For a dietitian (and soon-to-be dietitians) it’s important to stay up to date with nutrition trends to be able to answer client’s questions. It can be quite the race trying to keep up with the latest diet fads. Seems like every week there’s a new strategy for eating, and it feels like you’re running a marathon at the pace of a 50m sprint. You finally figure out one diet, then another pops up and you’re back to the beginning – pretty soon you’re out of breath and need a snack. Maybe a nap, too.
Navigating the pros and cons and separating fact from fiction on the Internet can be difficult. Unfortunately, even articles that provide scientific references many times cherry pick information from research to fit their articles. This makes it that much harder to know what to believe. Lucky for you, dietetics is an evidence-based profession, and we are taught how to read and interpret scientific literature so you don’t have to!
So, let’s get to the scientific facts you need to know about intermittent fasting.
What is it?
Intermittent fasting is the practice of abstaining from food or drink for an extended period of time, whether it be overnight, during the day, or a number of days. It’s a pretty straightforward concept. Essentially, you have a period of time daily or weekly in which you do not consume any caloric intake (water is still allowed during fasting periods). There are different methods to this, so there are different variations of this style of dieting. Fasting has been a religious practice for thousands of years, but as of recently has caught media attention as a diet style for weight loss.
Intermittent fasting has a wonderful eat whatever the heck you want policy, as long as you don’t eat during your fasting period. This freedom to choose the foods you like is enticing, I totally get it.
There are different types of fasting strategies:
- Based on time – your fasting period is an extended period of time daily, most likely just an extended nightly fast that we all do while we sleep. Just think of it as once you wake up you don’t eat until lunch time.
- Based on days – your fasting period is a whole day, and you alternate days in which you fast.
- Based on calories – this type allows you to eat every day, but you have a severe caloric restriction on specific days with no calorie restriction on the others.
These are examples of a few, but there are definitely other variations.
What does Science say?
Science has mixed thoughts and, as with many fad diet trends, a serious lack of long-term trials to fully assess if intermittent fasting is beneficial. As of right now, in healthy persons, there’s no harm physically or mentally to intermittent fasting, and some studies have shown some weight loss in these groups. However, there has been no conclusive evidence showing intermittent fasting provides a superior amount of weight loss when compared to typical calorie restriction1. There is limited research as well on this diet and whether it can help with prevention of chronic diseases like heart disease and diabetes2. Also, much of the research available to dictate how fasting affects metabolism is done in mice or rats. While the research from these studies shows some promise, it is only a starting point and we cannot base conclusions off animal studies.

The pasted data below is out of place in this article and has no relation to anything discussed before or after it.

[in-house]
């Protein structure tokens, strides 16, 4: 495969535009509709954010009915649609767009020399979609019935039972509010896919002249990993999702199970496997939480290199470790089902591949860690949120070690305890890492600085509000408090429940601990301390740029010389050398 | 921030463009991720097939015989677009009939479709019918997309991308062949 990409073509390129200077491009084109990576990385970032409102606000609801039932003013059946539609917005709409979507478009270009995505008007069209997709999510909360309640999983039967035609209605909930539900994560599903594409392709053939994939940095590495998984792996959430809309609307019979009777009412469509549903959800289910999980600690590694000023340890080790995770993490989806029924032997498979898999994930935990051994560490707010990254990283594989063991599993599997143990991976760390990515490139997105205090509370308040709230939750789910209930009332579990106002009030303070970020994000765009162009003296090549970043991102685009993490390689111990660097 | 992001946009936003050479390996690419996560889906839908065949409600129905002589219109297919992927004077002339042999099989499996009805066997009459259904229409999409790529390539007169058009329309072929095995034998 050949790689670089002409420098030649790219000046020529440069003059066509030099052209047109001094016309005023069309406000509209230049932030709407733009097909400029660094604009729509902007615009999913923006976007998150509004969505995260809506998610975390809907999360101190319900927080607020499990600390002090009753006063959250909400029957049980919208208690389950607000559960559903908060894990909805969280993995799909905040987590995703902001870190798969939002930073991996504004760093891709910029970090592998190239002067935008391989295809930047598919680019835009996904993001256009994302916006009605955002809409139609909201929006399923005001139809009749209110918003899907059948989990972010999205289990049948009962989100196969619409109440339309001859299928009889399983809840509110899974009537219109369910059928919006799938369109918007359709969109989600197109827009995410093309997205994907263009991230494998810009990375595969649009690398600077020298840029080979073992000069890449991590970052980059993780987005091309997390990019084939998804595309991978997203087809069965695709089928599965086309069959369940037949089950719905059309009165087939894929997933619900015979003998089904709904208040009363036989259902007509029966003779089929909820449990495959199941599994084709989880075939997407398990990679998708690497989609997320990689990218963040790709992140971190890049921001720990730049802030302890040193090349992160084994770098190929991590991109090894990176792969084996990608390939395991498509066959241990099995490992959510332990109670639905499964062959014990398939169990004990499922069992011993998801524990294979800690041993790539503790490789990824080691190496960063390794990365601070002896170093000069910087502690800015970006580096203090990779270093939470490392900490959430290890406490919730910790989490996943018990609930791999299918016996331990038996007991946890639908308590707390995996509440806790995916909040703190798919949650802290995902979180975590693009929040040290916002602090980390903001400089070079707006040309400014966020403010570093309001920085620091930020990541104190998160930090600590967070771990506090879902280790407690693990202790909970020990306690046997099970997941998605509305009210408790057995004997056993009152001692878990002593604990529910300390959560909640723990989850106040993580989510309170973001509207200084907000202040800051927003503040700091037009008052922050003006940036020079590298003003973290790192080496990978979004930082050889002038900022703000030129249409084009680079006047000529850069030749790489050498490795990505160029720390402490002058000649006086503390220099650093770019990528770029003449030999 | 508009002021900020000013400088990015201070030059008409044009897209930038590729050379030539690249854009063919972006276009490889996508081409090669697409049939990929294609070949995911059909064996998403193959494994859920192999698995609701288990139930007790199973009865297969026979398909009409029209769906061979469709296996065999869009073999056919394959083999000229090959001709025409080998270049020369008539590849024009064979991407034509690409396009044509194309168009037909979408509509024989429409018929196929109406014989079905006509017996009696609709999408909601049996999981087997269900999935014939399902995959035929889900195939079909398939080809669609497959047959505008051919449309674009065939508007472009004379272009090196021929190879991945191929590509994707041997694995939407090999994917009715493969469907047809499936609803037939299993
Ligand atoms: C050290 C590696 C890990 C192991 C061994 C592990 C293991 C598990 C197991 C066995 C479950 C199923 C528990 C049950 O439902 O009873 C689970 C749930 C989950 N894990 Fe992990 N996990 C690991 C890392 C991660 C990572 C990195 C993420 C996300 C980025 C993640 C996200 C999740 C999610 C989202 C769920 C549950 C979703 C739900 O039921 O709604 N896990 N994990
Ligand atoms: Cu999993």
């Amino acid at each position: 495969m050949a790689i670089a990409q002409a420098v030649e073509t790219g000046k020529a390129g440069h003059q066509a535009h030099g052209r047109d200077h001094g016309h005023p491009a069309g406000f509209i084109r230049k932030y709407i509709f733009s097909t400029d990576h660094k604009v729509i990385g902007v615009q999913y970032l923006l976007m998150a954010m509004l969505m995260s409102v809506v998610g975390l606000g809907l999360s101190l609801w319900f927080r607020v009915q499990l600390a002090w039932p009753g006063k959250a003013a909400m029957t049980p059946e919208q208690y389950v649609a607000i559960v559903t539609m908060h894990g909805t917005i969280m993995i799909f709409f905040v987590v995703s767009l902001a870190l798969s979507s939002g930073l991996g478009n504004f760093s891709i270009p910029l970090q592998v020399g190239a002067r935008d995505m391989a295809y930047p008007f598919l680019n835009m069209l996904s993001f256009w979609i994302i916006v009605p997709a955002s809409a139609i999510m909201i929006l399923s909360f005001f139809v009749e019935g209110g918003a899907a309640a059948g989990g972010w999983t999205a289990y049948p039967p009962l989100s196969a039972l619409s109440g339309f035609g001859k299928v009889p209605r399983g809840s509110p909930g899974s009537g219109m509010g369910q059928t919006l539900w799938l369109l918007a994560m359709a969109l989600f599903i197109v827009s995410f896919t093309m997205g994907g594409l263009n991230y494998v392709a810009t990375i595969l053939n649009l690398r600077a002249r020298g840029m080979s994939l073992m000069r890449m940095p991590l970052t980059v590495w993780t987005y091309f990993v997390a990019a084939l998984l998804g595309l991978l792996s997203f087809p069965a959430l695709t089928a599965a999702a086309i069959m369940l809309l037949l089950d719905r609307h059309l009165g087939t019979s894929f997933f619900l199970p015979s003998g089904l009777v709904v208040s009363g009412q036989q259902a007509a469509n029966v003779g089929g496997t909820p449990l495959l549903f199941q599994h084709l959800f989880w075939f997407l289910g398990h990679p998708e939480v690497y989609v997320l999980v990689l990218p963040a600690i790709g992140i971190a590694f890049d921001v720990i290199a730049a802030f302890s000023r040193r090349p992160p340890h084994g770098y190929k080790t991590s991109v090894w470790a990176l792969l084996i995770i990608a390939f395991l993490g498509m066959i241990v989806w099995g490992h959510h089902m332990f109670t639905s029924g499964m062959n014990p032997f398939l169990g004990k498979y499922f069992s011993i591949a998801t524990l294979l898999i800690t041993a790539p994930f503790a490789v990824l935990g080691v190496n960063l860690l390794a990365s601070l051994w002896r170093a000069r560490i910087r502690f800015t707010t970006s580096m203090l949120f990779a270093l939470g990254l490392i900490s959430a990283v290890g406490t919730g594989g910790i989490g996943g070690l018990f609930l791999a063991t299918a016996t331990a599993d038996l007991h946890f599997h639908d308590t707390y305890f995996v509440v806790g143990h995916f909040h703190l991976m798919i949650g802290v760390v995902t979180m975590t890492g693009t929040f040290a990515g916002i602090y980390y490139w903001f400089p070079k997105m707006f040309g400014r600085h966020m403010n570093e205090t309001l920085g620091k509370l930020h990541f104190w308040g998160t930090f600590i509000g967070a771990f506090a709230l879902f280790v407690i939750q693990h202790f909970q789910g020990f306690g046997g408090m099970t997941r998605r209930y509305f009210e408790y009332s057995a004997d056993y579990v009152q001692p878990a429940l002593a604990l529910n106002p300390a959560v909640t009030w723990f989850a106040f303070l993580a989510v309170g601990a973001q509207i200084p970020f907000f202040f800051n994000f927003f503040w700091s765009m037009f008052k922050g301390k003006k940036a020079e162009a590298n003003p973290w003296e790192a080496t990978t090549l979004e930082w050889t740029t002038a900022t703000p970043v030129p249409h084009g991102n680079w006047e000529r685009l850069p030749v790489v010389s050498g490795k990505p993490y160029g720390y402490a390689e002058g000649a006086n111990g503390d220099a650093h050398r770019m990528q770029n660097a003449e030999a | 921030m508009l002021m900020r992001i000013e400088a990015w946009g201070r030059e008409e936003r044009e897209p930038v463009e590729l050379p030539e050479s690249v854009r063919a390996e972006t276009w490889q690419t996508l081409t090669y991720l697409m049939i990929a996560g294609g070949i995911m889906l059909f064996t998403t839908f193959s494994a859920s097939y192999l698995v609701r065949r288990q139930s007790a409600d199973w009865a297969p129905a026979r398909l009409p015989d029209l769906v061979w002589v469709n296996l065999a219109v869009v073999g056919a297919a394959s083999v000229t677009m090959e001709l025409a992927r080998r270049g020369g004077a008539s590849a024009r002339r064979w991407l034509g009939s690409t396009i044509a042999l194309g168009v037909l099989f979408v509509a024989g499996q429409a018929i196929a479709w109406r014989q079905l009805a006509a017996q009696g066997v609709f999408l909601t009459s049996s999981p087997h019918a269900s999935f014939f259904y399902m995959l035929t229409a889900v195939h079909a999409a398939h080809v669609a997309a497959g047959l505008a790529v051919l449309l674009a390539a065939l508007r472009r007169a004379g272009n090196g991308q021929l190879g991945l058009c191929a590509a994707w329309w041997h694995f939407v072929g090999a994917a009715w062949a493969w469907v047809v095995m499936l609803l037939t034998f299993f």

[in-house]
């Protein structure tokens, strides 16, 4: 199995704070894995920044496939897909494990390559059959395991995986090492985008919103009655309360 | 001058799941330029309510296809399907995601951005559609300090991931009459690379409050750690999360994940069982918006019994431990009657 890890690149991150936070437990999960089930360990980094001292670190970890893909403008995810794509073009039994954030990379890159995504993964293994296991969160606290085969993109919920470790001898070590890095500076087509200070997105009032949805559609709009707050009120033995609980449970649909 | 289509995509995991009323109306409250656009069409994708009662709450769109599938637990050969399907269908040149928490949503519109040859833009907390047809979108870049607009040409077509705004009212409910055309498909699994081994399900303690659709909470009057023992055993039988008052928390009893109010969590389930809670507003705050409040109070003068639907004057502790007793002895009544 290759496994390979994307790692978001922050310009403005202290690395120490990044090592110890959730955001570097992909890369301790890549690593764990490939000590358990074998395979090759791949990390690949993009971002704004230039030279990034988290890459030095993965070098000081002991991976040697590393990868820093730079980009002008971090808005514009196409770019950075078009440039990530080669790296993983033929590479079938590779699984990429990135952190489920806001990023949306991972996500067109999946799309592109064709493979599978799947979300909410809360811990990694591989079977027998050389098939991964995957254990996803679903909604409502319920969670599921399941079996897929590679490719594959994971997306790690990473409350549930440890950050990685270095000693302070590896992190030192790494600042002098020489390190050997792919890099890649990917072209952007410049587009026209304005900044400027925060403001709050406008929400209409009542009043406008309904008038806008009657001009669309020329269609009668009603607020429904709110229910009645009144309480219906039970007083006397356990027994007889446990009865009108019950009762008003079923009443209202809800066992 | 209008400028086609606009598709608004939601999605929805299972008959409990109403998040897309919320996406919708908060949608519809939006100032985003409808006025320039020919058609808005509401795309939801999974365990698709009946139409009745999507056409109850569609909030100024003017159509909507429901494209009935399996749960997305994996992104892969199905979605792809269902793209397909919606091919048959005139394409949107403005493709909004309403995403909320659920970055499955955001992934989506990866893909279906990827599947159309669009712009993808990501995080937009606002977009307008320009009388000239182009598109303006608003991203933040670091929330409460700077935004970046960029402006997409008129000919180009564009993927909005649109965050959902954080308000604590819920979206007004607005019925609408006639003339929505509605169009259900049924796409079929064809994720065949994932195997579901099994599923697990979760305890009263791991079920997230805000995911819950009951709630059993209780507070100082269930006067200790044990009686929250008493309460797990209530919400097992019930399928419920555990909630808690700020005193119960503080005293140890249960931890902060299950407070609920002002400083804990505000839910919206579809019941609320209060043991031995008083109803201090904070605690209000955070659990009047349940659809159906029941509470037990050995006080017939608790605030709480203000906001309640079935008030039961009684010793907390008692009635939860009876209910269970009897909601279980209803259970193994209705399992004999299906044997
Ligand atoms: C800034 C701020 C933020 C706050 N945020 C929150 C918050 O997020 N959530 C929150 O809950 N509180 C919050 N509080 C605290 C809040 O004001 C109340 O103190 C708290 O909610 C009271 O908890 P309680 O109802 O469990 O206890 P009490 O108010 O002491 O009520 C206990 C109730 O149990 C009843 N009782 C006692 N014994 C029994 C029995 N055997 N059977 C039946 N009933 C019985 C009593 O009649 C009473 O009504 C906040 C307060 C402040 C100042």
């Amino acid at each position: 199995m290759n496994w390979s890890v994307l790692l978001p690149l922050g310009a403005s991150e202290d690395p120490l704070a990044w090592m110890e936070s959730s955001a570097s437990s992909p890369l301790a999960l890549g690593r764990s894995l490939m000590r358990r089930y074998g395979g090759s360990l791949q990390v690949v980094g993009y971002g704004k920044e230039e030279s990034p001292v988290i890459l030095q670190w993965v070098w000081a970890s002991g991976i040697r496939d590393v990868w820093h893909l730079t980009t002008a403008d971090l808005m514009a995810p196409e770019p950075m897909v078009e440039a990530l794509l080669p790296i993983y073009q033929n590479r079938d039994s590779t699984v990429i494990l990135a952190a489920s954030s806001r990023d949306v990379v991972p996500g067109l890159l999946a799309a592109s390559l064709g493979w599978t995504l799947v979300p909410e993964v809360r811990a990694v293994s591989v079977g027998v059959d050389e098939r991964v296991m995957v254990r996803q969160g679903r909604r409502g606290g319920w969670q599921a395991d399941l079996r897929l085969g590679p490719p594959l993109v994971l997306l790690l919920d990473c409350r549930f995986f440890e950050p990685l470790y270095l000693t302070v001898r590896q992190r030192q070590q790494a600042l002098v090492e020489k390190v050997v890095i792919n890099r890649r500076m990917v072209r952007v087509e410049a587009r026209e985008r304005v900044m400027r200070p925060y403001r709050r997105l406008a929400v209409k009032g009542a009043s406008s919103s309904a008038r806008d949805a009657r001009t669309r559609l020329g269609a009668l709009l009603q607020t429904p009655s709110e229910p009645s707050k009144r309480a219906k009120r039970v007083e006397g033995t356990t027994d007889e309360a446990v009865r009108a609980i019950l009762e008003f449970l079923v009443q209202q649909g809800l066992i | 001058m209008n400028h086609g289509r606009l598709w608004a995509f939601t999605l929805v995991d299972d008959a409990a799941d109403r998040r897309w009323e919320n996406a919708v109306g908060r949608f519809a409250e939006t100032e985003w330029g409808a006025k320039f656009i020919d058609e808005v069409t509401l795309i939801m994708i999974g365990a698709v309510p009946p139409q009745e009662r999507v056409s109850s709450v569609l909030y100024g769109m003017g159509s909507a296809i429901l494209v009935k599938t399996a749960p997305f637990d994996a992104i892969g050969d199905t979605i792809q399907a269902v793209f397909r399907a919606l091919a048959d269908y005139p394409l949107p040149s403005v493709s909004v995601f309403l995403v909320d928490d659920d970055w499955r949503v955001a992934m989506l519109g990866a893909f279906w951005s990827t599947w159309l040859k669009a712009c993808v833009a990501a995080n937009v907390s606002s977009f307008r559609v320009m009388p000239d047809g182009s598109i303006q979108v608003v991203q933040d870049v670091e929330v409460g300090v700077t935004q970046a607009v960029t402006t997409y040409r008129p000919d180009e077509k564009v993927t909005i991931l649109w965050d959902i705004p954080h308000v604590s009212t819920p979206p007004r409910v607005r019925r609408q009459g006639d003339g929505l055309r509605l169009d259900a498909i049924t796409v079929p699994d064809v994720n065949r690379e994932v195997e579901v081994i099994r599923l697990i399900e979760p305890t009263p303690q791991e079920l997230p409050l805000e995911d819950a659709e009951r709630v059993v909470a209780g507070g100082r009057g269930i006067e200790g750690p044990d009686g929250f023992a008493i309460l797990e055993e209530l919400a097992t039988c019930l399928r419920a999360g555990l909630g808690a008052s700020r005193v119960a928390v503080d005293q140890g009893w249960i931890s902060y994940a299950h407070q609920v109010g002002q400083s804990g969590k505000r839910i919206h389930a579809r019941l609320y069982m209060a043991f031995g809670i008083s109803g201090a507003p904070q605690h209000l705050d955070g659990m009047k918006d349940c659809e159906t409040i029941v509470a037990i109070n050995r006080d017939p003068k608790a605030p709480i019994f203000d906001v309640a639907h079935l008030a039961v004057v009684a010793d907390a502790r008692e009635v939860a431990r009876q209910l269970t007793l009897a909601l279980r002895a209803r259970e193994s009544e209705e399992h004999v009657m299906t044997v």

Reducing calories is the main driver behind intermittent fasting and how it allows some people to lose weight. Cutting out a meal a day allows some folks to reduce that many more calories. Hello weight loss! The science is inconclusive on how fasting impacts our hunger cues, so it might either make you ravenous or not change your hunger at all. But, if increased hunger happens and you eat more at your other meals, your calorie deficit is gone.
All in all…
We would not recommend intermittent fasting based on the fact that we just don’t know how intermittent fasting truly works on the body. There is no scientific research to support the theory that it’s more beneficial than traditional calorie restriction and there’s just not enough historical research to know how it affects us long term. Maybe when we have more definitive human research we can consider this as a more viable option, but for now, eating a balanced diet and reducing calories is the approach we recommend for weight loss! And of course, include physical activity for a well balanced lifestyle.
Wishing you a happy & healthy new year,
This article was written by Kayla Wenner, Dietetics Student from the University of Minnesota, Twin Cities. This article was reviewed and approved by the team of Coborn’s Registered Dietitians.
- Patterson RE, Sears DD. Metabolic Effects of Intermittent Fasting. Annu Rev Nutr. 2017; 37: 371-393.
- Barnosky AR, Hoddy KK, Unterman TG, Varady KA. Intermittent fasting vs daily calorie restriction for type 2 diabetes prevention: a review of human findings. Transl Res. Oct 2014; 164(4): 302-311.
- Ganesan K, Habboush Y, Sultan S. Intermittent Fasting: The Choice for a Healthier Lifestyle. Cureus. July 2018; 10(7): e2947.